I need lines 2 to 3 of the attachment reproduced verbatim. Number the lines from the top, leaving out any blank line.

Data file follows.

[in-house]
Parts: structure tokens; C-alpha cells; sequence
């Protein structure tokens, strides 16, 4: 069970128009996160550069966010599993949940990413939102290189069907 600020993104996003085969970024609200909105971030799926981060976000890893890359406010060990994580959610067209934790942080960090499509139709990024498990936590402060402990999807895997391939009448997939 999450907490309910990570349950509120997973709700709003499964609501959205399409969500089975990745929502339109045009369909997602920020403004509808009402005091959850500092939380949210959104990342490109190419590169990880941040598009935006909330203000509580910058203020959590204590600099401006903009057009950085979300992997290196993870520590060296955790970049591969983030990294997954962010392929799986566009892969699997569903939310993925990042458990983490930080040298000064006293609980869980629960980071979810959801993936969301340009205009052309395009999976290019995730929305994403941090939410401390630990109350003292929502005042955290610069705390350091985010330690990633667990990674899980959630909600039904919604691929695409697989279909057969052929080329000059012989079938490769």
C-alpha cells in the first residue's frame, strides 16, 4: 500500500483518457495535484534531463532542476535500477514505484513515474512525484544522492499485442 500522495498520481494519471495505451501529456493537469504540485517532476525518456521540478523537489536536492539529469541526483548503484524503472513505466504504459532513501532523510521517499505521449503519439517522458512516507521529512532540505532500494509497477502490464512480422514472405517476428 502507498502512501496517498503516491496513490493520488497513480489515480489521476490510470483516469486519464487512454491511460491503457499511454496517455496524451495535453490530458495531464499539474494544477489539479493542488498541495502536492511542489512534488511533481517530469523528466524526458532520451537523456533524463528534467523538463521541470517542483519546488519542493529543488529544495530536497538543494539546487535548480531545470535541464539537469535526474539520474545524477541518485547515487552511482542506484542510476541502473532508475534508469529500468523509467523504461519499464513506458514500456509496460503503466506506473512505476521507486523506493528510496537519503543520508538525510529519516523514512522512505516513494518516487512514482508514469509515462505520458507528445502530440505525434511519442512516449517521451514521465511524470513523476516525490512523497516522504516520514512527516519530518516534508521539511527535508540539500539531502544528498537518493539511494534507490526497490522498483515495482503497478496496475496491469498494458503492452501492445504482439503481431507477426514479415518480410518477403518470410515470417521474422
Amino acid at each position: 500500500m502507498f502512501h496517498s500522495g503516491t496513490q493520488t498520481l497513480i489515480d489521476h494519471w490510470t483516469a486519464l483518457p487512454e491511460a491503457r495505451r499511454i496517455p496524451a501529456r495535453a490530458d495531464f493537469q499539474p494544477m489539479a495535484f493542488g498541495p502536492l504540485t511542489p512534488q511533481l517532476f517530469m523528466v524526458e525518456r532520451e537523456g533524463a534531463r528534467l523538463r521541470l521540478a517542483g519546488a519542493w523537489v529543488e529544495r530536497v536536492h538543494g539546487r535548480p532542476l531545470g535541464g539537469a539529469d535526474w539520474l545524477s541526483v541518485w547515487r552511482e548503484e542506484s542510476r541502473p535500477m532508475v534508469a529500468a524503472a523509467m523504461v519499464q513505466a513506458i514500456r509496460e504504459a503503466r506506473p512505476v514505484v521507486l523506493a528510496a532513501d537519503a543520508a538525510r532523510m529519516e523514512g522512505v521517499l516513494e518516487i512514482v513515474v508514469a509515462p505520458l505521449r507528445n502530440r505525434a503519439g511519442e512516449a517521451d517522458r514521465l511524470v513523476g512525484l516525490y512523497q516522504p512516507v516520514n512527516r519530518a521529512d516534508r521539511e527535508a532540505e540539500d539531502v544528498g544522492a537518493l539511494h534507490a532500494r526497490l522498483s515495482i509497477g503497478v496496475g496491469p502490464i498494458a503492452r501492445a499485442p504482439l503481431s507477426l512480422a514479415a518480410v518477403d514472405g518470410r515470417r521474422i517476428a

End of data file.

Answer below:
Parts: structure tokens; C-alpha cells; sequence
């Protein structure tokens, strides 16, 4: 069970128009996160550069966010599993949940990413939102290189069907 600020993104996003085969970024609200909105971030799926981060976000890893890359406010060990994580959610067209934790942080960090499509139709990024498990936590402060402990999807895997391939009448997939 999450907490309910990570349950509120997973709700709003499964609501959205399409969500089975990745929502339109045009369909997602920020403004509808009402005091959850500092939380949210959104990342490109190419590169990880941040598009935006909330203000509580910058203020959590204590600099401006903009057009950085979300992997290196993870520590060296955790970049591969983030990294997954962010392929799986566009892969699997569903939310993925990042458990983490930080040298000064006293609980869980629960980071979810959801993936969301340009205009052309395009999976290019995730929305994403941090939410401390630990109350003292929502005042955290610069705390350091985010330690990633667990990674899980959630909600039904919604691929695409697989279909057969052929080329000059012989079938490769």